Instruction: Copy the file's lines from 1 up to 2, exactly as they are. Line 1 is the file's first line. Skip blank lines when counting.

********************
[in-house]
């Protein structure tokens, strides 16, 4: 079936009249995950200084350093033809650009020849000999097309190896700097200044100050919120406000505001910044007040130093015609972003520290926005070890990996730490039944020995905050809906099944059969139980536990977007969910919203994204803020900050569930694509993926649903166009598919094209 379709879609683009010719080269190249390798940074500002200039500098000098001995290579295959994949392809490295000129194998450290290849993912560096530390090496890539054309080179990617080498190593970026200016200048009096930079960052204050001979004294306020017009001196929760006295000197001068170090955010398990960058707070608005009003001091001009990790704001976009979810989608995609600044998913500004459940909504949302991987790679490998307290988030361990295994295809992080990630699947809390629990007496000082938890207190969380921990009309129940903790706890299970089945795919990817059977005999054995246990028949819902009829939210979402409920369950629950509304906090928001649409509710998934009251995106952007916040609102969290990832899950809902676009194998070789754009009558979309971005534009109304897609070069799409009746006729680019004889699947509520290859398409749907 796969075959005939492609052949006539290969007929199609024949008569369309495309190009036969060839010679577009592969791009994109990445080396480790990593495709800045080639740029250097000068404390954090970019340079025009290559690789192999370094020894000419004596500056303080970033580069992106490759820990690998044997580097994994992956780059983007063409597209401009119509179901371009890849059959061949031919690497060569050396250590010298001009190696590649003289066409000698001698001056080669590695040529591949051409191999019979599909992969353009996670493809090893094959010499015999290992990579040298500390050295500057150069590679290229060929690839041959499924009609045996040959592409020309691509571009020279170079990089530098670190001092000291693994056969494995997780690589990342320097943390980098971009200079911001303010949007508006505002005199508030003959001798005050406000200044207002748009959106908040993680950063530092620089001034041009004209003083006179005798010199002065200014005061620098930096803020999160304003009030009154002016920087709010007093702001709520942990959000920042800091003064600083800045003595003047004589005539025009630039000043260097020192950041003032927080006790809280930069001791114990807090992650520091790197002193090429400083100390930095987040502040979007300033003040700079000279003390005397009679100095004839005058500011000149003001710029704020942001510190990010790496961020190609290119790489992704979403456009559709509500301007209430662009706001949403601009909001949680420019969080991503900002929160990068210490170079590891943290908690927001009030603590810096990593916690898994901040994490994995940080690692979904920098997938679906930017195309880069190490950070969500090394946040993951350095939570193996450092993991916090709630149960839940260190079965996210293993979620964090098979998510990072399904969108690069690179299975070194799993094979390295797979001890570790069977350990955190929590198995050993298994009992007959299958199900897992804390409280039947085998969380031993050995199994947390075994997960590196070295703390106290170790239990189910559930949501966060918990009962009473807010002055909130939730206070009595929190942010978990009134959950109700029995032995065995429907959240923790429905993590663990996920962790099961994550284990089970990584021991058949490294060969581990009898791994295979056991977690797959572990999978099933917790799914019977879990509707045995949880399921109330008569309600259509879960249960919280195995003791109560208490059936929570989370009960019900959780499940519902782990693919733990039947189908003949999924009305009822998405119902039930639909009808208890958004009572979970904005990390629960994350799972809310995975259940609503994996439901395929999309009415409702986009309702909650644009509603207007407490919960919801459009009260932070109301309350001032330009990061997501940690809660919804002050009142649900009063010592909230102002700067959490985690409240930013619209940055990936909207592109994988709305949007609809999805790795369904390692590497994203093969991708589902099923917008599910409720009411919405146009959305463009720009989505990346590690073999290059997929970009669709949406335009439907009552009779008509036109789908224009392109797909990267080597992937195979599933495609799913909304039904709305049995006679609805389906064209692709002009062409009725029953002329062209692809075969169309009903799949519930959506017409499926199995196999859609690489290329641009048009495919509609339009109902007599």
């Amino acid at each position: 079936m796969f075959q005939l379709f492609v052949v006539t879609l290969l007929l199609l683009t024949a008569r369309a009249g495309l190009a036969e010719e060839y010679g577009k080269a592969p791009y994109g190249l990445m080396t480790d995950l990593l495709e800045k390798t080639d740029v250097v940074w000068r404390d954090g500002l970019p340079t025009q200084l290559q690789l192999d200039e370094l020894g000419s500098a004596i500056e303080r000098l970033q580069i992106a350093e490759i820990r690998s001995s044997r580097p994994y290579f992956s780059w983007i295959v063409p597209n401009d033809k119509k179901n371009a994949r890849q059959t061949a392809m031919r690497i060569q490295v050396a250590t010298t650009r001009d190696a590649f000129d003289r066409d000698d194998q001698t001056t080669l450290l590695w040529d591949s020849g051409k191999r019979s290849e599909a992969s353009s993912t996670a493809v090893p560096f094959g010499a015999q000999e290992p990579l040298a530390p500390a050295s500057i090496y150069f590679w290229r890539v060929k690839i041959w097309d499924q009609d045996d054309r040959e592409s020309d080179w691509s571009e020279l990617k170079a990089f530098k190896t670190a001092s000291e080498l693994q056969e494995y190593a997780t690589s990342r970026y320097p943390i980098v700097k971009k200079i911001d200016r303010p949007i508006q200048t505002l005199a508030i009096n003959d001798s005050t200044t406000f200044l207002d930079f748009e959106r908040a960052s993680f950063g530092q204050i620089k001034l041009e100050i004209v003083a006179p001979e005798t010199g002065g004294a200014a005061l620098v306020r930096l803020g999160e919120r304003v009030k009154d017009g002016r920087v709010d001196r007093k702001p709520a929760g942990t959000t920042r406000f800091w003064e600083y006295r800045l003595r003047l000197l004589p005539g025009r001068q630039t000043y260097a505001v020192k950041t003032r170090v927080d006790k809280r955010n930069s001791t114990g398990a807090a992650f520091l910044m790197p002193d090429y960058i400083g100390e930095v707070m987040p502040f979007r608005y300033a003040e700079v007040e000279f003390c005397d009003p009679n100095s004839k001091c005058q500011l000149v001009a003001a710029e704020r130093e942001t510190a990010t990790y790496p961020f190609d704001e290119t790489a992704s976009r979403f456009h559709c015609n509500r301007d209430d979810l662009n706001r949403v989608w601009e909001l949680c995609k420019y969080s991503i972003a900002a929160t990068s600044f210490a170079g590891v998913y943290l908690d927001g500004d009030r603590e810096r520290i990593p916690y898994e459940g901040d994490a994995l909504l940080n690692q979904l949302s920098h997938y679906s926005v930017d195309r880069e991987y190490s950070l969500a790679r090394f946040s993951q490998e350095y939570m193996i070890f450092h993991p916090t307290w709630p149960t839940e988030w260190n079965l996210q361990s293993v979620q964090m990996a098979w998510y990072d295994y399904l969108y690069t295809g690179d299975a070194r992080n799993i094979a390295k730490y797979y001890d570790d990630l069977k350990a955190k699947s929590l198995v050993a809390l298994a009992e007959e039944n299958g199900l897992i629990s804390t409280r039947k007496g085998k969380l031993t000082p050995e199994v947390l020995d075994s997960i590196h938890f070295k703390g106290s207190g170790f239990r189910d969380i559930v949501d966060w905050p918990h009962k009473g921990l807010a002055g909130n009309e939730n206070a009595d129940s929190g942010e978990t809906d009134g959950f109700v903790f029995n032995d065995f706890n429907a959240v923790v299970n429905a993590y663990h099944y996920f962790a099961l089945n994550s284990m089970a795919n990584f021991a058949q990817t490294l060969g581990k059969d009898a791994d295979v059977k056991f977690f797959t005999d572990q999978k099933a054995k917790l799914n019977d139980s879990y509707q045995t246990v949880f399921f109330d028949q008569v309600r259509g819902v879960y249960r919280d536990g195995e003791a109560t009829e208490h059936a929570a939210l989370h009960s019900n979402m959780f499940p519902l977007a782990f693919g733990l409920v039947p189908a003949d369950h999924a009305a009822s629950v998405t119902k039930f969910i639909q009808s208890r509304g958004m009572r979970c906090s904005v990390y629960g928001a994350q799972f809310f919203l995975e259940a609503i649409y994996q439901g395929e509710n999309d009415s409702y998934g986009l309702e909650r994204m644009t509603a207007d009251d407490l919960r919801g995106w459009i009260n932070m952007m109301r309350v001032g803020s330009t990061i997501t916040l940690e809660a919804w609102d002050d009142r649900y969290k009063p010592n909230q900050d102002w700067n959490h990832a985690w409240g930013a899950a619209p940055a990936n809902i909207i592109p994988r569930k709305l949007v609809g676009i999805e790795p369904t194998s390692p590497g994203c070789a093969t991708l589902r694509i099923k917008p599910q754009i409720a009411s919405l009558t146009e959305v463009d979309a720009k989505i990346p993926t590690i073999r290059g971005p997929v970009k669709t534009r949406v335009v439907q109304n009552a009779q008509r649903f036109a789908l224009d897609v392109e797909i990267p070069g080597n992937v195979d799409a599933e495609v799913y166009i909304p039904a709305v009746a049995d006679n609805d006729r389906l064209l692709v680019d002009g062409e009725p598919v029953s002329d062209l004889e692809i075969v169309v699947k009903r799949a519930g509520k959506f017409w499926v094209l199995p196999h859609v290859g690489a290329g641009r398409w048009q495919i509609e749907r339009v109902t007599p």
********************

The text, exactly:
[in-house]
């Protein structure tokens, strides 16, 4: 079936009249995950200084350093033809650009020849000999097309190896700097200044100050919120406000505001910044007040130093015609972003520290926005070890990996730490039944020995905050809906099944059969139980536990977007969910919203994204803020900050569930694509993926649903166009598919094209 379709879609683009010719080269190249390798940074500002200039500098000098001995290579295959994949392809490295000129194998450290290849993912560096530390090496890539054309080179990617080498190593970026200016200048009096930079960052204050001979004294306020017009001196929760006295000197001068170090955010398990960058707070608005009003001091001009990790704001976009979810989608995609600044998913500004459940909504949302991987790679490998307290988030361990295994295809992080990630699947809390629990007496000082938890207190969380921990009309129940903790706890299970089945795919990817059977005999054995246990028949819902009829939210979402409920369950629950509304906090928001649409509710998934009251995106952007916040609102969290990832899950809902676009194998070789754009009558979309971005534009109304897609070069799409009746006729680019004889699947509520290859398409749907 796969075959005939492609052949006539290969007929199609024949008569369309495309190009036969060839010679577009592969791009994109990445080396480790990593495709800045080639740029250097000068404390954090970019340079025009290559690789192999370094020894000419004596500056303080970033580069992106490759820990690998044997580097994994992956780059983007063409597209401009119509179901371009890849059959061949031919690497060569050396250590010298001009190696590649003289066409000698001698001056080669590695040529591949051409191999019979599909992969353009996670493809090893094959010499015999290992990579040298500390050295500057150069590679290229060929690839041959499924009609045996040959592409020309691509571009020279170079990089530098670190001092000291693994056969494995997780690589990342320097943390980098971009200079911001303010949007508006505002005199508030003959001798005050406000200044207002748009959106908040993680950063530092620089001034041009004209003083006179005798010199002065200014005061620098930096803020999160304003009030009154002016920087709010007093702001709520942990959000920042800091003064600083800045003595003047004589005539025009630039000043260097020192950041003032927080006790809280930069001791114990807090992650520091790197002193090429400083100390930095987040502040979007300033003040700079000279003390005397009679100095004839005058500011000149003001710029704020942001510190990010790496961020190609290119790489992704979403456009559709509500301007209430662009706001949403601009909001949680420019969080991503900002929160990068210490170079590891943290908690927001009030603590810096990593916690898994901040994490994995940080690692979904920098997938679906930017195309880069190490950070969500090394946040993951350095939570193996450092993991916090709630149960839940260190079965996210293993979620964090098979998510990072399904969108690069690179299975070194799993094979390295797979001890570790069977350990955190929590198995050993298994009992007959299958199900897992804390409280039947085998969380031993050995199994947390075994997960590196070295703390106290170790239990189910559930949501966060918990009962009473807010002055909130939730206070009595929190942010978990009134959950109700029995032995065995429907959240923790429905993590663990996920962790099961994550284990089970990584021991058949490294060969581990009898791994295979056991977690797959572990999978099933917790799914019977879990509707045995949880399921109330008569309600259509879960249960919280195995003791109560208490059936929570989370009960019900959780499940519902782990693919733990039947189908003949999924009305009822998405119902039930639909009808208890958004009572979970904005990390629960994350799972809310995975259940609503994996439901395929999309009415409702986009309702909650644009509603207007407490919960919801459009009260932070109301309350001032330009990061997501940690809660919804002050009142649900009063010592909230102002700067959490985690409240930013619209940055990936909207592109994988709305949007609809999805790795369904390692590497994203093969991708589902099923917008599910409720009411919405146009959305463009720009989505990346590690073999290059997929970009669709949406335009439907009552009779008509036109789908224009392109797909990267080597992937195979599933495609799913909304039904709305049995006679609805389906064209692709002009062409009725029953002329062209692809075969169309009903799949519930959506017409499926199995196999859609690489290329641009048009495919509609339009109902007599």